The researchers studied three separate locations in Lake Baiyangdian, all at varying distances from major sources of pollution, such as coal emissions, agricultural runoff, and sewage discharge. They found concentrations of arsenic and mercury in fish were above the threshold considered by the U.S. Environmental Protection Agency (EPA) to pose a risk to humans and wildlife.
The findings were published online on Dec. 24, 2007, in the journal Water, Air, and Soil Pollution.
"It's important to study this system because it is typical of many throughout China where human activity and industrialization are having detrimental effects on the environment with major human health implications," says Celia Chen '78, a research associate professor of biological sciences. "It makes perfect sense to apply what we're learning about lakes in the U.S. to other places in the world, like China, that have a growing global impact."
Chen and her team were curious to learn how arsenic and mercury, two toxic environmental metals, moved through the food web in a freshwater ecosystem known to be polluted and contaminated. In a process called bioaccumulation, mercury and arsenic were found throughout the food web, from the water, into the algae, through the tiny algae-eating zooplankton, to the fish. As expected, the researchers found that more nutrient-rich environments supported larger algal blooms, which resulted in lower concentrations of mercury and arsenic in the water due to uptake by the algae.
In their previous work, the researchers found that when there is a lot of algae present, mercury and arsenic are biodiluted, or more dispersed, so zooplankton that eat the algae are exposed to lower levels of the metals and transfer less to fish.
"Despite this potential interaction - a decrease in bioaccumulation due to high algal biomass - the mercury and arsenic in this system are high enough to be of concern to humans and wildlife that drink the water and consume fish," says Chen. "For example, we saw arsenic levels in the water that represent more than fifty times the EPA-recommended limit for consumption of fish and shellfish."
Chen's co-authors include Carol Folt, dean of the faculty and professor of biological sciences at Dartmouth, Paul Pickhardt at Lakeland College, and M.Q. Xu at the Chinese Academy of Sciences in Beijing. Chen and Folt are both affiliated with Dartmouth's Center for Environmental Health Sciences and its Toxic Metals Research Program. Funding from the National Science Foundation and the National Institute of Environmental Health Sciences supported this work.
Sue Knapp | EurekAlert!
Smart Data Transformation – Surfing the Big Wave
02.12.2016 | Fraunhofer-Institut für Angewandte Informationstechnik FIT
Climate change could outpace EPA Lake Champlain protections
18.11.2016 | University of Vermont
In recent years, lasers with ultrashort pulses (USP) down to the femtosecond range have become established on an industrial scale. They could advance some applications with the much-lauded “cold ablation” – if that meant they would then achieve more throughput. A new generation of process engineering that will address this issue in particular will be discussed at the “4th UKP Workshop – Ultrafast Laser Technology” in April 2017.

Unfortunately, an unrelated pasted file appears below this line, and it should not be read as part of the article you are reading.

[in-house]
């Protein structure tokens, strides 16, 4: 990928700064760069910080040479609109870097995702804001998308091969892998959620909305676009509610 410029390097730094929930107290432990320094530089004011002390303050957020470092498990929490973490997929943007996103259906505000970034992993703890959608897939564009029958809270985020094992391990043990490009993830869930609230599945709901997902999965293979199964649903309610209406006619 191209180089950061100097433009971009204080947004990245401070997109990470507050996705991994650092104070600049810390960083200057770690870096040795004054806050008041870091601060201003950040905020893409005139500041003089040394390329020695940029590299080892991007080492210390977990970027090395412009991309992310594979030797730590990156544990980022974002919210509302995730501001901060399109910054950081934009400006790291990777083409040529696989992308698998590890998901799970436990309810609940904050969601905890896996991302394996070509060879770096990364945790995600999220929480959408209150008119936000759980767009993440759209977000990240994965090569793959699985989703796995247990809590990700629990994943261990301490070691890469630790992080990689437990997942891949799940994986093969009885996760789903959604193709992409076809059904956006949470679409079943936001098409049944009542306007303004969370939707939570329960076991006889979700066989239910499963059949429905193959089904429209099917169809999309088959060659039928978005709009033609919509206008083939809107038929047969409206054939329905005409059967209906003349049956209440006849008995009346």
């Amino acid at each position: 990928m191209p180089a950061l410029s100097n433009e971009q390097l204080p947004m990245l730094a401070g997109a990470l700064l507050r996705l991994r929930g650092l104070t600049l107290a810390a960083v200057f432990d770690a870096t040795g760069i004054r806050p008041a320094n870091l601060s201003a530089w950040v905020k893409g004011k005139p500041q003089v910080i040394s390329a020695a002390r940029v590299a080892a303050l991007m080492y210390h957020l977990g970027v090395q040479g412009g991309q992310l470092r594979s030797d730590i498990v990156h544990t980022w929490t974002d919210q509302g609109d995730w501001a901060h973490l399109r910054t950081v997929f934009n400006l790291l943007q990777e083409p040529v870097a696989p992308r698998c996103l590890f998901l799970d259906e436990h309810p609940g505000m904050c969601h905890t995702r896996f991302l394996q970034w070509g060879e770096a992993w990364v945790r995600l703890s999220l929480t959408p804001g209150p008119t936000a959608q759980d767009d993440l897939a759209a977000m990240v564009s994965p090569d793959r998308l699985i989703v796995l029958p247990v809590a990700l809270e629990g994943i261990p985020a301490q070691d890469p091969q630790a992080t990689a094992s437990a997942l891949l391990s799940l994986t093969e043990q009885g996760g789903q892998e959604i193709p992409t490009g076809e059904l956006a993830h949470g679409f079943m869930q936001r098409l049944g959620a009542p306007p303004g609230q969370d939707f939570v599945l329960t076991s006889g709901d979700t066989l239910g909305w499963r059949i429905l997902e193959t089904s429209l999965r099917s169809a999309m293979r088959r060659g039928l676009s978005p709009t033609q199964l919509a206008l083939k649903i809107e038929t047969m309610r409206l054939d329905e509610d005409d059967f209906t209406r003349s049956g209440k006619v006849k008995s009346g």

Even back in the 1990s, scientists were comparing materials processing with nanosecond, picosecond and femtosesecond pulses. The result was surprising:...
Have you ever wondered how you see the world? Vision is about photons of light, which are packets of energy, interacting with the atoms or molecules in what...
A multi-institutional research collaboration has created a novel approach for fabricating three-dimensional micro-optics through the shape-defined formation of porous silicon (PSi), with broad impacts in integrated optoelectronics, imaging, and photovoltaics.
Working with colleagues at Stanford and The Dow Chemical Company, researchers at the University of Illinois at Urbana-Champaign fabricated 3-D birefringent...
In experiments with magnetic atoms conducted at extremely low temperatures, scientists have demonstrated a unique phase of matter: The atoms form a new type of quantum liquid or quantum droplet state. These so called quantum droplets may preserve their form in absence of external confinement because of quantum effects. The joint team of experimental physicists from Innsbruck and theoretical physicists from Hannover report on their findings in the journal Physical Review X.
“Our Quantum droplets are in the gas phase but they still drop like a rock,” explains experimental physicist Francesca Ferlaino when talking about the...
The Max Planck Institute for Physics (MPP) is opening up a new research field. A workshop from November 21 - 22, 2016 will mark the start of activities for an innovative axion experiment. Axions are still only purely hypothetical particles. Their detection could solve two fundamental problems in particle physics: What dark matter consists of and why it has not yet been possible to directly observe a CP violation for the strong interaction.
The “MADMAX” project is the MPP’s commitment to axion research. Axions are so far only a theoretical prediction and are difficult to detect: on the one hand,...
16.11.2016 | Event News
01.11.2016 | Event News
14.10.2016 | Event News
08.12.2016 | Life Sciences
08.12.2016 | Physics and Astronomy
08.12.2016 | Materials Sciences